While I was speaking with one of our players, he smiled and told me to turn around. What I saw is that Eli had suddenly appeared in the room and just sat down in my seat, where he proceeded to play my chip stack. I couldn’t help but laugh, but also head over to give him a hug and show my appreciation for his support. For those curious, after about 20 minutes, Eli had successfully added a couple dozen dollars to my chip stack.

Silent auction for two BBO Poker Table Tops

George Chao, CEO of BBO Poker Tables, has always been a supporter of our events. This time around, he contributed half a dozen portable table mats as giveaway items. On the last day of the festival, I still had two that I hadn’t yet distributed. So, I asked some players what would be a good way to give away the two remaining mats.

Someone suggested a silent auction, whereby it would cost a $1 chip to place a bid, and after all bids were submitted the highest one would win. That person’s winning bid plus all of the $1 chips collected would then be equally distributed among the dealers at our mixed game tables. We did this twice, and thus successfully distributed close to $150 in tips to our dealers!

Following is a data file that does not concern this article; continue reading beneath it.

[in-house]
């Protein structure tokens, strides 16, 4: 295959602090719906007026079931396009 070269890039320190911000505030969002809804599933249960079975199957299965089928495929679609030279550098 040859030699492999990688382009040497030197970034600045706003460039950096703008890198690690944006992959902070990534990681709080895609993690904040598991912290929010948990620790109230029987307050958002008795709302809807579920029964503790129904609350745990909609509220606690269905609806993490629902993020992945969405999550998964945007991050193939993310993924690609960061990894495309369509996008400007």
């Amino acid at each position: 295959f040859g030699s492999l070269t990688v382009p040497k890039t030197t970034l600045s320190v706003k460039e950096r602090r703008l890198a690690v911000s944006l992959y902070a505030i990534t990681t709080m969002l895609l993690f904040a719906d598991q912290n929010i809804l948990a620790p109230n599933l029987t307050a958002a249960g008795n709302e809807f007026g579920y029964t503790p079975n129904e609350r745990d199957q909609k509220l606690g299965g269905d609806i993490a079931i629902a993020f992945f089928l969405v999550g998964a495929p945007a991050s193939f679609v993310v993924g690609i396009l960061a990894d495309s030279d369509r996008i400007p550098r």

Higher stakes mixed games with Norman, Jan, and Linda

Prior to Mixed Game Festival V, our dealers choice mixed games had exclusively been for stakes of $4/$8 and $8/$16. This time around, Norman Chad agreed to host a special Omaha 8/Stud 8 game for his regular $20/40 stakes on the final day of our festival.

I was happy to see that close to a dozen players signed up ahead of time on the wait list. Poker Hall of Famer Linda Johnson and Women in Poker Hall of Famer Jan Fisher got seats at the table, too. I’m glad to see that our festivals were able to attract crowds interested in mixed games at multiple price points, and I hope this is something we’ll be able to replicate at future events.

Norman Chad Linda Johnson Jan Fisher

Alek Gillies wins the EPT Cyprus Prize Package